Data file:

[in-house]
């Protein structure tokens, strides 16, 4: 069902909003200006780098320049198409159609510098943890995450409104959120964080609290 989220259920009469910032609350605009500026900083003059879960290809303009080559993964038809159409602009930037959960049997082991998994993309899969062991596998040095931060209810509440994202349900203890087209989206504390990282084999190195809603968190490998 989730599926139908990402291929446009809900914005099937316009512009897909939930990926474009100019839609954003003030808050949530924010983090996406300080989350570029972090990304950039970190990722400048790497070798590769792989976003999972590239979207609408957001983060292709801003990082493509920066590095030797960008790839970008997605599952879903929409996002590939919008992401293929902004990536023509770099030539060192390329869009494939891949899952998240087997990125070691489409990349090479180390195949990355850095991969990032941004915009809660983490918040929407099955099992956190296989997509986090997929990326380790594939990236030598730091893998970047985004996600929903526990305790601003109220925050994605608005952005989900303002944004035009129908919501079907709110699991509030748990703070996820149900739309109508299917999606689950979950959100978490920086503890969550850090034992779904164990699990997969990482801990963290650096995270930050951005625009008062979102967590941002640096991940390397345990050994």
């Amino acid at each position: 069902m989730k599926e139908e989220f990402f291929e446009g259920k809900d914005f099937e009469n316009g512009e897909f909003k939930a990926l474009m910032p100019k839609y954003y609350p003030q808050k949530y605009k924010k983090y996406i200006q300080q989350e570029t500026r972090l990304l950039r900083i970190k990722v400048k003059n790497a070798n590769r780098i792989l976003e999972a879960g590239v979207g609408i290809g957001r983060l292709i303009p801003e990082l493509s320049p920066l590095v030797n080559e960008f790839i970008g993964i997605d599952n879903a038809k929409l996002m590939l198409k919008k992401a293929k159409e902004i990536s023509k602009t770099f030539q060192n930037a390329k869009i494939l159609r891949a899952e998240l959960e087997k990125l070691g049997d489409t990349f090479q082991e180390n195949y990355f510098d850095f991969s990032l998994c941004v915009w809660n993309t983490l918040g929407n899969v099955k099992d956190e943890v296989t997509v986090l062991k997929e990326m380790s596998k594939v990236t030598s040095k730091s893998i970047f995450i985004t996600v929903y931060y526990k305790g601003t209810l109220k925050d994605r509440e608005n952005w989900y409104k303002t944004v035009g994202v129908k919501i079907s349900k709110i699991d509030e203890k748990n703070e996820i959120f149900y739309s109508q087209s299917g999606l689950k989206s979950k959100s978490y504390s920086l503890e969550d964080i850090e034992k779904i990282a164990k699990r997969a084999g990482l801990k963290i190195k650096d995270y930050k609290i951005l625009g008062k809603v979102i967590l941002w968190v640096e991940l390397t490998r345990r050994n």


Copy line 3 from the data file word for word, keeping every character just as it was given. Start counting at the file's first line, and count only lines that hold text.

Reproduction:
């Amino acid at each position: 069902m989730k599926e139908e989220f990402f291929e446009g259920k809900d914005f099937e009469n316009g512009e897909f909003k939930a990926l474009m910032p100019k839609y954003y609350p003030q808050k949530y605009k924010k983090y996406i200006q300080q989350e570029t500026r972090l990304l950039r900083i970190k990722v400048k003059n790497a070798n590769r780098i792989l976003e999972a879960g590239v979207g609408i290809g957001r983060l292709i303009p801003e990082l493509s320049p920066l590095v030797n080559e960008f790839i970008g993964i997605d599952n879903a038809k929409l996002m590939l198409k919008k992401a293929k159409e902004i990536s023509k602009t770099f030539q060192n930037a390329k869009i494939l159609r891949a899952e998240l959960e087997k990125l070691g049997d489409t990349f090479q082991e180390n195949y990355f510098d850095f991969s990032l998994c941004v915009w809660n993309t983490l918040g929407n899969v099955k099992d956190e943890v296989t997509v986090l062991k997929e990326m380790s596998k594939v990236t030598s040095k730091s893998i970047f995450i985004t996600v929903y931060y526990k305790g601003t209810l109220k925050d994605r509440e608005n952005w989900y409104k303002t944004v035009g994202v129908k919501i079907s349900k709110i699991d509030e203890k748990n703070e996820i959120f149900y739309s109508q087209s299917g999606l689950k989206s979950k959100s978490y504390s920086l503890e969550d964080i850090e034992k779904i990282a164990k699990r997969a084999g990482l801990k963290i190195k650096d995270y930050k609290i951005l625009g008062k809603v979102i967590l941002w968190v640096e991940l390397t490998r345990r050994n």